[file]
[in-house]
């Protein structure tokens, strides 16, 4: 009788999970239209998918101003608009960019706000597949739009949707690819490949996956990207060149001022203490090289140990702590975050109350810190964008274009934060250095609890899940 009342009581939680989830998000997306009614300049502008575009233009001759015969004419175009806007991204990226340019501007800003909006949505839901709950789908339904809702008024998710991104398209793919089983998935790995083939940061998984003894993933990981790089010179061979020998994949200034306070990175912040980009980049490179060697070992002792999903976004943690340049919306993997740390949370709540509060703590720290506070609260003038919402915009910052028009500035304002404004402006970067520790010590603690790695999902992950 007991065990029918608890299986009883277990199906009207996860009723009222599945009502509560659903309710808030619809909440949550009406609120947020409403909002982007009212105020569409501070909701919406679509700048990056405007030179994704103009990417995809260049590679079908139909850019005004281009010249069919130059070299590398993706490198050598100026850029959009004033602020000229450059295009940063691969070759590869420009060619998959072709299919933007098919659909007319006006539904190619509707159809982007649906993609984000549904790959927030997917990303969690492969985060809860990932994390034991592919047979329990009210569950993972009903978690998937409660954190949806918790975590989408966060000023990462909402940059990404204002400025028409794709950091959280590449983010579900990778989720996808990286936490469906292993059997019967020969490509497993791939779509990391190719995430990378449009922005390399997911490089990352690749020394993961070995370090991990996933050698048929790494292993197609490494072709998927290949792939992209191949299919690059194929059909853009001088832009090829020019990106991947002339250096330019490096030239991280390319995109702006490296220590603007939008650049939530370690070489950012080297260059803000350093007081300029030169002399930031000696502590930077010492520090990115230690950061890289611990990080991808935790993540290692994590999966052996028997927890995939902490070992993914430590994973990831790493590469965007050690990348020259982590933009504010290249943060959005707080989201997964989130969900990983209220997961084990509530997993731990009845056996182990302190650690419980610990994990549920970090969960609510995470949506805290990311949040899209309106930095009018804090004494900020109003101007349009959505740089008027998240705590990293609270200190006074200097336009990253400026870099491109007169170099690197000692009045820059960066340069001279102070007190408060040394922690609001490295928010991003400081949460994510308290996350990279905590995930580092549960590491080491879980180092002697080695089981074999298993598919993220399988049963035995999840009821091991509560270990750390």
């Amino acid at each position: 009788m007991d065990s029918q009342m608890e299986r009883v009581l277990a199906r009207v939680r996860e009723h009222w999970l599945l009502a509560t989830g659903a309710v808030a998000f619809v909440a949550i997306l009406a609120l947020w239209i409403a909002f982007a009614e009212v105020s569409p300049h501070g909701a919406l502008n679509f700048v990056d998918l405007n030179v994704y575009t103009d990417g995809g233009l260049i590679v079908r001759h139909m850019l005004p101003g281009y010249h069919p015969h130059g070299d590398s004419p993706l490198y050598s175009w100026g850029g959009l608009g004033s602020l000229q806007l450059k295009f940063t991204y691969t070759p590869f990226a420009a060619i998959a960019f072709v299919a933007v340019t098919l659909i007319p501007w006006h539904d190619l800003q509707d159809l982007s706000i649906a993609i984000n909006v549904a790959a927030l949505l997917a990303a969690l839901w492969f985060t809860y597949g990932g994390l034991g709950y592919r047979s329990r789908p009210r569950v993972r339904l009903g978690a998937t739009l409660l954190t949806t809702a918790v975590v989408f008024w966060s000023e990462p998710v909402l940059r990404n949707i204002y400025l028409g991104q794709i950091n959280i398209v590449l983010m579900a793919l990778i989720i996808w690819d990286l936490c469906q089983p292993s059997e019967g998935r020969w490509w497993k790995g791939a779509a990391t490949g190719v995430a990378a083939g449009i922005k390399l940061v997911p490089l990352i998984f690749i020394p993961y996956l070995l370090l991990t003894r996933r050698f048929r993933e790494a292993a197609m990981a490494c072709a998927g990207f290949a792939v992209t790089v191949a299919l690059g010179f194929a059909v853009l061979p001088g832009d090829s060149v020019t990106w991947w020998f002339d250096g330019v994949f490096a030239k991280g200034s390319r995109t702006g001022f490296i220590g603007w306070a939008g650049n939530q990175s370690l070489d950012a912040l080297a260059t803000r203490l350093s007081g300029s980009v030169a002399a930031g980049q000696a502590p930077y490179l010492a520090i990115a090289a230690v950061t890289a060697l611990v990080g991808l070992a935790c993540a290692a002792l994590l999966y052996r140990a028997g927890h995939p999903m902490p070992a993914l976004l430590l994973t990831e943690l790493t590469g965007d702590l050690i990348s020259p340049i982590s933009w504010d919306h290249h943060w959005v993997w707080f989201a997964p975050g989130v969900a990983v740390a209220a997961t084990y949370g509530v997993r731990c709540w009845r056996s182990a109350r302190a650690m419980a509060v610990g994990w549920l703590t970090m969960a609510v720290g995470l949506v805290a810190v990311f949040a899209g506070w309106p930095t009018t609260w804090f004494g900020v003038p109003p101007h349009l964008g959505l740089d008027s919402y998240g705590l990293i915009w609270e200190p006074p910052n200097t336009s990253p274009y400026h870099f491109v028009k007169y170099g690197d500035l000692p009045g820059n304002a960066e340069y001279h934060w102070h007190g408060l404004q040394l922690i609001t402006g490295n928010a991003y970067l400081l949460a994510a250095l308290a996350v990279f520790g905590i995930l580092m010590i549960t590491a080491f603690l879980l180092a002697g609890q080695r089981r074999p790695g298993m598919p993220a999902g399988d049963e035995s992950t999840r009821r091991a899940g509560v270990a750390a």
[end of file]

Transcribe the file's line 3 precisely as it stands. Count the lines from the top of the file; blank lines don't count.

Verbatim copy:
């Amino acid at each position: 009788m007991d065990s029918q009342m608890e299986r009883v009581l277990a199906r009207v939680r996860e009723h009222w999970l599945l009502a509560t989830g659903a309710v808030a998000f619809v909440a949550i997306l009406a609120l947020w239209i409403a909002f982007a009614e009212v105020s569409p300049h501070g909701a919406l502008n679509f700048v990056d998918l405007n030179v994704y575009t103009d990417g995809g233009l260049i590679v079908r001759h139909m850019l005004p101003g281009y010249h069919p015969h130059g070299d590398s004419p993706l490198y050598s175009w100026g850029g959009l608009g004033s602020l000229q806007l450059k295009f940063t991204y691969t070759p590869f990226a420009a060619i998959a960019f072709v299919a933007v340019t098919l659909i007319p501007w006006h539904d190619l800003q509707d159809l982007s706000i649906a993609i984000n909006v549904a790959a927030l949505l997917a990303a969690l839901w492969f985060t809860y597949g990932g994390l034991g709950y592919r047979s329990r789908p009210r569950v993972r339904l009903g978690a998937t739009l409660l954190t949806t809702a918790v975590v989408f008024w966060s000023e990462p998710v909402l940059r990404n949707i204002y400025l028409g991104q794709i950091n959280i398209v590449l983010m579900a793919l990778i989720i996808w690819d990286l936490c469906q089983p292993s059997e019967g998935r020969w490509w497993k790995g791939a779509a990391t490949g190719v995430a990378a083939g449009i922005k390399l940061v997911p490089l990352i998984f690749i020394p993961y996956l070995l370090l991990t003894r996933r050698f048929r993933e790494a292993a197609m990981a490494c072709a998927g990207f290949a792939v992209t790089v191949a299919l690059g010179f194929a059909v853009l061979p001088g832009d090829s060149v020019t990106w991947w020998f002339d250096g330019v994949f490096a030239k991280g200034s390319r995109t702006g001022f490296i220590g603007w306070a939008g650049n939530q990175s370690l070489d950012a912040l080297a260059t803000r203490l350093s007081g300029s980009v030169a002399a930031g980049q000696a502590p930077y490179l010492a520090i990115a090289a230690v950061t890289a060697l611990v990080g991808l070992a935790c993540a290692a002792l994590l999966y052996r140990a028997g927890h995939p999903m902490p070992a993914l976004l430590l994973t990831e943690l790493t590469g965007d702590l050690i990348s020259p340049i982590s933009w504010d919306h290249h943060w959005v993997w707080f989201a997964p975050g989130v969900a990983v740390a209220a997961t084990y949370g509530v997993r731990c709540w009845r056996s182990a109350r302190a650690m419980a509060v610990g994990w549920l703590t970090m969960a609510v720290g995470l949506v805290a810190v990311f949040a899209g506070w309106p930095t009018t609260w804090f004494g900020v003038p109003p101007h349009l964008g959505l740089d008027s919402y998240g705590l990293i915009w609270e200190p006074p910052n200097t336009s990253p274009y400026h870099f491109v028009k007169y170099g690197d500035l000692p009045g820059n304002a960066e340069y001279h934060w102070h007190g408060l404004q040394l922690i609001t402006g490295n928010a991003y970067l400081l949460a994510a250095l308290a996350v990279f520790g905590i995930l580092m010590i549960t590491a080491f603690l879980l180092a002697g609890q080695r089981r074999p790695g298993m598919p993220a999902g399988d049963e035995s992950t999840r009821r091991a899940g509560v270990a750390a």